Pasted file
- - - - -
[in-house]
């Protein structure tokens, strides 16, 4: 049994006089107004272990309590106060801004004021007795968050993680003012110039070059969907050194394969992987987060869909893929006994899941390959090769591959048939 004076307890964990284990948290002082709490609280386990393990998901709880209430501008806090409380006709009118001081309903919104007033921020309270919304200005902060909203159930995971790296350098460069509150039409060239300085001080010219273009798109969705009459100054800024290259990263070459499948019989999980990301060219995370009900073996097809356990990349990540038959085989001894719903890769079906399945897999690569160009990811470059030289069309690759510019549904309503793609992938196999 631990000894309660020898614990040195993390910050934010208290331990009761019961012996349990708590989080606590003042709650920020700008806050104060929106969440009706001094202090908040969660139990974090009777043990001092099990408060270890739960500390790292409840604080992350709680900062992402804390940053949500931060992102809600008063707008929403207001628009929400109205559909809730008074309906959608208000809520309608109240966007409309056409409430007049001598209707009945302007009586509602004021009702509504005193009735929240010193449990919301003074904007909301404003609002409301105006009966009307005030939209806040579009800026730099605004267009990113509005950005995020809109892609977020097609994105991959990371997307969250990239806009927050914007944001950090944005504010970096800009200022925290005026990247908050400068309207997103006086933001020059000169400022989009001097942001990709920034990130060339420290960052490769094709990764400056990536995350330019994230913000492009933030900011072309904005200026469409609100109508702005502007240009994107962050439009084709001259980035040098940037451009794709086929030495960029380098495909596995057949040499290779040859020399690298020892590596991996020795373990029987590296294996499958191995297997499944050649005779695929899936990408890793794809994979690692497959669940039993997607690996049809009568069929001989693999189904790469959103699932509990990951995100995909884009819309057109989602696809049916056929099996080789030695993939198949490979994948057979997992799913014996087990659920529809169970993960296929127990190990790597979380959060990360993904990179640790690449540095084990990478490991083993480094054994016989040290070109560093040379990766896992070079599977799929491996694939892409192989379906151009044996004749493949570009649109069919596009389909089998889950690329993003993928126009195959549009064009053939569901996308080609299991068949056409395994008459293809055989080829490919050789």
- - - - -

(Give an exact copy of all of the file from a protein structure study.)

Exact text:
[in-house]
């Protein structure tokens, strides 16, 4: 049994006089107004272990309590106060801004004021007795968050993680003012110039070059969907050194394969992987987060869909893929006994899941390959090769591959048939 004076307890964990284990948290002082709490609280386990393990998901709880209430501008806090409380006709009118001081309903919104007033921020309270919304200005902060909203159930995971790296350098460069509150039409060239300085001080010219273009798109969705009459100054800024290259990263070459499948019989999980990301060219995370009900073996097809356990990349990540038959085989001894719903890769079906399945897999690569160009990811470059030289069309690759510019549904309503793609992938196999 631990000894309660020898614990040195993390910050934010208290331990009761019961012996349990708590989080606590003042709650920020700008806050104060929106969440009706001094202090908040969660139990974090009777043990001092099990408060270890739960500390790292409840604080992350709680900062992402804390940053949500931060992102809600008063707008929403207001628009929400109205559909809730008074309906959608208000809520309608109240966007409309056409409430007049001598209707009945302007009586509602004021009702509504005193009735929240010193449990919301003074904007909301404003609002409301105006009966009307005030939209806040579009800026730099605004267009990113509005950005995020809109892609977020097609994105991959990371997307969250990239806009927050914007944001950090944005504010970096800009200022925290005026990247908050400068309207997103006086933001020059000169400022989009001097942001990709920034990130060339420290960052490769094709990764400056990536995350330019994230913000492009933030900011072309904005200026469409609100109508702005502007240009994107962050439009084709001259980035040098940037451009794709086929030495960029380098495909596995057949040499290779040859020399690298020892590596991996020795373990029987590296294996499958191995297997499944050649005779695929899936990408890793794809994979690692497959669940039993997607690996049809009568069929001989693999189904790469959103699932509990990951995100995909884009819309057109989602696809049916056929099996080789030695993939198949490979994948057979997992799913014996087990659920529809169970993960296929127990190990790597979380959060990360993904990179640790690449540095084990990478490991083993480094054994016989040290070109560093040379990766896992070079599977799929491996694939892409192989379906151009044996004749493949570009649109069919596009389909089998889950690329993003993928126009195959549009064009053939569901996308080609299991068949056409395994008459293809055989080829490919050789």